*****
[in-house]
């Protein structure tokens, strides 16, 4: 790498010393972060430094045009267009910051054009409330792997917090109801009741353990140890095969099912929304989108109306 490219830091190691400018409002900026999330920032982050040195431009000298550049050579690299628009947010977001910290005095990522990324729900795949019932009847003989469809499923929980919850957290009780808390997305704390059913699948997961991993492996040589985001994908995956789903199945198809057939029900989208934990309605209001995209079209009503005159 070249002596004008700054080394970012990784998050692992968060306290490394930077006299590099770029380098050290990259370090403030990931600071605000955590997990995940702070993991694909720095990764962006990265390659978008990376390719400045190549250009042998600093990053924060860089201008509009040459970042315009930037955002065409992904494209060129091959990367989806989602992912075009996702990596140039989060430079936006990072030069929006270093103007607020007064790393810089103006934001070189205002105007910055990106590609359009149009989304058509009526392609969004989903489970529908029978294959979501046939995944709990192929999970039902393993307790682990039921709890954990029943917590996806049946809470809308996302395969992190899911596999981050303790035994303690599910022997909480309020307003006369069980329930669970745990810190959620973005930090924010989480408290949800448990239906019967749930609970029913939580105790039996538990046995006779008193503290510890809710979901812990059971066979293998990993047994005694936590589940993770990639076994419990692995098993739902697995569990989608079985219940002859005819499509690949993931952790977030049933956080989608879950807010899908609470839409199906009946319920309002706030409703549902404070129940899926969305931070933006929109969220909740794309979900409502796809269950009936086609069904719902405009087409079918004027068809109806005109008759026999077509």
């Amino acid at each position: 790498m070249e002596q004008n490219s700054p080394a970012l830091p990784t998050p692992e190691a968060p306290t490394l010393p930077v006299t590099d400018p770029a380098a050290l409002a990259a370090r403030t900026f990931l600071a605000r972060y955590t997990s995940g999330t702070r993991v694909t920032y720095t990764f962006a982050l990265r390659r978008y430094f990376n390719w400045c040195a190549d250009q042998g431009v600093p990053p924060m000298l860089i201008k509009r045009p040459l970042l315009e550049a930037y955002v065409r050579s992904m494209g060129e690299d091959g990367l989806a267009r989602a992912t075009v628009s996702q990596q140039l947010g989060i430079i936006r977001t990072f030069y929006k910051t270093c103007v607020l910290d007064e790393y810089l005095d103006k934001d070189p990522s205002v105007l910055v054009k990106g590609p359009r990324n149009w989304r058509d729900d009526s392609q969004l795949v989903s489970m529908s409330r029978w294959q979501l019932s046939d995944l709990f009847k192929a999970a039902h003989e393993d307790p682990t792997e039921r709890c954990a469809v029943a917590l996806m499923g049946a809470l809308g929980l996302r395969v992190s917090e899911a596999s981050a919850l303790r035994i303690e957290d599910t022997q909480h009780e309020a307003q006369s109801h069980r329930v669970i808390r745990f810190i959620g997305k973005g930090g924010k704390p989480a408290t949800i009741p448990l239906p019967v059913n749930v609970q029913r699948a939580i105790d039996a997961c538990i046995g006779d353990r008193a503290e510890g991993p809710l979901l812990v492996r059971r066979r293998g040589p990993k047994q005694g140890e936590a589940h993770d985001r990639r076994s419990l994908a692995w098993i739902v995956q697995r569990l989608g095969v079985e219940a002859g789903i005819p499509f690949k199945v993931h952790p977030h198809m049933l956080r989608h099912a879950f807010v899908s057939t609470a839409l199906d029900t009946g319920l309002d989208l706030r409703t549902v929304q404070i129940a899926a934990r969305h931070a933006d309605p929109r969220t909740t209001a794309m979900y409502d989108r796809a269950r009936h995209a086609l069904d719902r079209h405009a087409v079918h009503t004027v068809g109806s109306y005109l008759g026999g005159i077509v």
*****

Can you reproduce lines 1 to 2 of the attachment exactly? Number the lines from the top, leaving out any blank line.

[in-house]
């Protein structure tokens, strides 16, 4: 790498010393972060430094045009267009910051054009409330792997917090109801009741353990140890095969099912929304989108109306 490219830091190691400018409002900026999330920032982050040195431009000298550049050579690299628009947010977001910290005095990522990324729900795949019932009847003989469809499923929980919850957290009780808390997305704390059913699948997961991993492996040589985001994908995956789903199945198809057939029900989208934990309605209001995209079209009503005159 070249002596004008700054080394970012990784998050692992968060306290490394930077006299590099770029380098050290990259370090403030990931600071605000955590997990995940702070993991694909720095990764962006990265390659978008990376390719400045190549250009042998600093990053924060860089201008509009040459970042315009930037955002065409992904494209060129091959990367989806989602992912075009996702990596140039989060430079936006990072030069929006270093103007607020007064790393810089103006934001070189205002105007910055990106590609359009149009989304058509009526392609969004989903489970529908029978294959979501046939995944709990192929999970039902393993307790682990039921709890954990029943917590996806049946809470809308996302395969992190899911596999981050303790035994303690599910022997909480309020307003006369069980329930669970745990810190959620973005930090924010989480408290949800448990239906019967749930609970029913939580105790039996538990046995006779008193503290510890809710979901812990059971066979293998990993047994005694936590589940993770990639076994419990692995098993739902697995569990989608079985219940002859005819499509690949993931952790977030049933956080989608879950807010899908609470839409199906009946319920309002706030409703549902404070129940899926969305931070933006929109969220909740794309979900409502796809269950009936086609069904719902405009087409079918004027068809109806005109008759026999077509």